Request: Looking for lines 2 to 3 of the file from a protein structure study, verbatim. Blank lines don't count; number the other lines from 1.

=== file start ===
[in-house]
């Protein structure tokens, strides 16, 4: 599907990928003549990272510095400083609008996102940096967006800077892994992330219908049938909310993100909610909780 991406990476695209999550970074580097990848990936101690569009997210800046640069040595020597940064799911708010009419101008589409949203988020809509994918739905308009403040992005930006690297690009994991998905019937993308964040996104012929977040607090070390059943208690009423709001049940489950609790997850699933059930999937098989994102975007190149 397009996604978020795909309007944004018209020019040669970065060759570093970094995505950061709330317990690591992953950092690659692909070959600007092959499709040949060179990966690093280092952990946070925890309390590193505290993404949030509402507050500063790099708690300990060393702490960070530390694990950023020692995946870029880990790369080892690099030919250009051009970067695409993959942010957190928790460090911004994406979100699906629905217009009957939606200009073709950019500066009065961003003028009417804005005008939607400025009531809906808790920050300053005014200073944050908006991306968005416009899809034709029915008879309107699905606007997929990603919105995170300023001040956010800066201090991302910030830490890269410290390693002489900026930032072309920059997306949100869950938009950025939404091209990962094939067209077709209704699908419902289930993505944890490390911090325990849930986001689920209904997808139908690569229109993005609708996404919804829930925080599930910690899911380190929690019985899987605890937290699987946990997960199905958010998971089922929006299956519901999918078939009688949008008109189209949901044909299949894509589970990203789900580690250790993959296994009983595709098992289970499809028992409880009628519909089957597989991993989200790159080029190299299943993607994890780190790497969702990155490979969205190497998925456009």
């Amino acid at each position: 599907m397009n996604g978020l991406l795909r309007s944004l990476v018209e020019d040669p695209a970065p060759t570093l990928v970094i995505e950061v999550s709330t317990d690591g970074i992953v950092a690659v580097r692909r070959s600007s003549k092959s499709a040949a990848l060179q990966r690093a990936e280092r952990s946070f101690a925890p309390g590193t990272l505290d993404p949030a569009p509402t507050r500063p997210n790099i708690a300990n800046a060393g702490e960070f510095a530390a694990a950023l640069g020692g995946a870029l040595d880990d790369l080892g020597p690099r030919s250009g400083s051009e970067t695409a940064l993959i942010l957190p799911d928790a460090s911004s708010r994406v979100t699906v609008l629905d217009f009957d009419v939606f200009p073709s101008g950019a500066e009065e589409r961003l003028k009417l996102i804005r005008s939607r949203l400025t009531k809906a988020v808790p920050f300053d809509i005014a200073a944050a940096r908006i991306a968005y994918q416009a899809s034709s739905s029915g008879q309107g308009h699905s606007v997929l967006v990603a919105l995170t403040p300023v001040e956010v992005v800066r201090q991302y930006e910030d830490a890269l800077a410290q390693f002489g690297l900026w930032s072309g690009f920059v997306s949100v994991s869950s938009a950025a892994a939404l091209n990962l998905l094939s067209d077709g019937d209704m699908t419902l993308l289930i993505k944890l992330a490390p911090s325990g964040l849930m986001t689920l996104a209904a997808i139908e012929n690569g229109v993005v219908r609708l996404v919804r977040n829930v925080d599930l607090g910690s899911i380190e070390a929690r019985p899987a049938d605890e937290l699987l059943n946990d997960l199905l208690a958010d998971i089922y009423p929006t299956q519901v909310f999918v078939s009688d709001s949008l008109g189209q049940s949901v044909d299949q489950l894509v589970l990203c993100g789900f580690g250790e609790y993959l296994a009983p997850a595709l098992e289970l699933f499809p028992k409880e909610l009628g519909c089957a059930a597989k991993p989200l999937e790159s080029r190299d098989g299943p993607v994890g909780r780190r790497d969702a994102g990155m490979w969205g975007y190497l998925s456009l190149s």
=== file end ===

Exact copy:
């Protein structure tokens, strides 16, 4: 599907990928003549990272510095400083609008996102940096967006800077892994992330219908049938909310993100909610909780 991406990476695209999550970074580097990848990936101690569009997210800046640069040595020597940064799911708010009419101008589409949203988020809509994918739905308009403040992005930006690297690009994991998905019937993308964040996104012929977040607090070390059943208690009423709001049940489950609790997850699933059930999937098989994102975007190149 397009996604978020795909309007944004018209020019040669970065060759570093970094995505950061709330317990690591992953950092690659692909070959600007092959499709040949060179990966690093280092952990946070925890309390590193505290993404949030509402507050500063790099708690300990060393702490960070530390694990950023020692995946870029880990790369080892690099030919250009051009970067695409993959942010957190928790460090911004994406979100699906629905217009009957939606200009073709950019500066009065961003003028009417804005005008939607400025009531809906808790920050300053005014200073944050908006991306968005416009899809034709029915008879309107699905606007997929990603919105995170300023001040956010800066201090991302910030830490890269410290390693002489900026930032072309920059997306949100869950938009950025939404091209990962094939067209077709209704699908419902289930993505944890490390911090325990849930986001689920209904997808139908690569229109993005609708996404919804829930925080599930910690899911380190929690019985899987605890937290699987946990997960199905958010998971089922929006299956519901999918078939009688949008008109189209949901044909299949894509589970990203789900580690250790993959296994009983595709098992289970499809028992409880009628519909089957597989991993989200790159080029190299299943993607994890780190790497969702990155490979969205190497998925456009």
């Amino acid at each position: 599907m397009n996604g978020l991406l795909r309007s944004l990476v018209e020019d040669p695209a970065p060759t570093l990928v970094i995505e950061v999550s709330t317990d690591g970074i992953v950092a690659v580097r692909r070959s600007s003549k092959s499709a040949a990848l060179q990966r690093a990936e280092r952990s946070f101690a925890p309390g590193t990272l505290d993404p949030a569009p509402t507050r500063p997210n790099i708690a300990n800046a060393g702490e960070f510095a530390a694990a950023l640069g020692g995946a870029l040595d880990d790369l080892g020597p690099r030919s250009g400083s051009e970067t695409a940064l993959i942010l957190p799911d928790a460090s911004s708010r994406v979100t699906v609008l629905d217009f009957d009419v939606f200009p073709s101008g950019a500066e009065e589409r961003l003028k009417l996102i804005r005008s939607r949203l400025t009531k809906a988020v808790p920050f300053d809509i005014a200073a944050a940096r908006i991306a968005y994918q416009a899809s034709s739905s029915g008879q309107g308009h699905s606007v997929l967006v990603a919105l995170t403040p300023v001040e956010v992005v800066r201090q991302y930006e910030d830490a890269l800077a410290q390693f002489g690297l900026w930032s072309g690009f920059v997306s949100v994991s869950s938009a950025a892994a939404l091209n990962l998905l094939s067209d077709g019937d209704m699908t419902l993308l289930i993505k944890l992330a490390p911090s325990g964040l849930m986001t689920l996104a209904a997808i139908e012929n690569g229109v993005v219908r609708l996404v919804r977040n829930v925080d599930l607090g910690s899911i380190e070390a929690r019985p899987a049938d605890e937290l699987l059943n946990d997960l199905l208690a958010d998971i089922y009423p929006t299956q519901v909310f999918v078939s009688d709001s949008l008109g189209q049940s949901v044909d299949q489950l894509v589970l990203c993100g789900f580690g250790e609790y993959l296994a009983p997850a595709l098992e289970l699933f499809p028992k409880e909610l009628g519909c089957a059930a597989k991993p989200l999937e790159s080029r190299d098989g299943p993607v994890g909780r780190r790497d969702a994102g990155m490979w969205g975007y190497l998925s456009l190149s």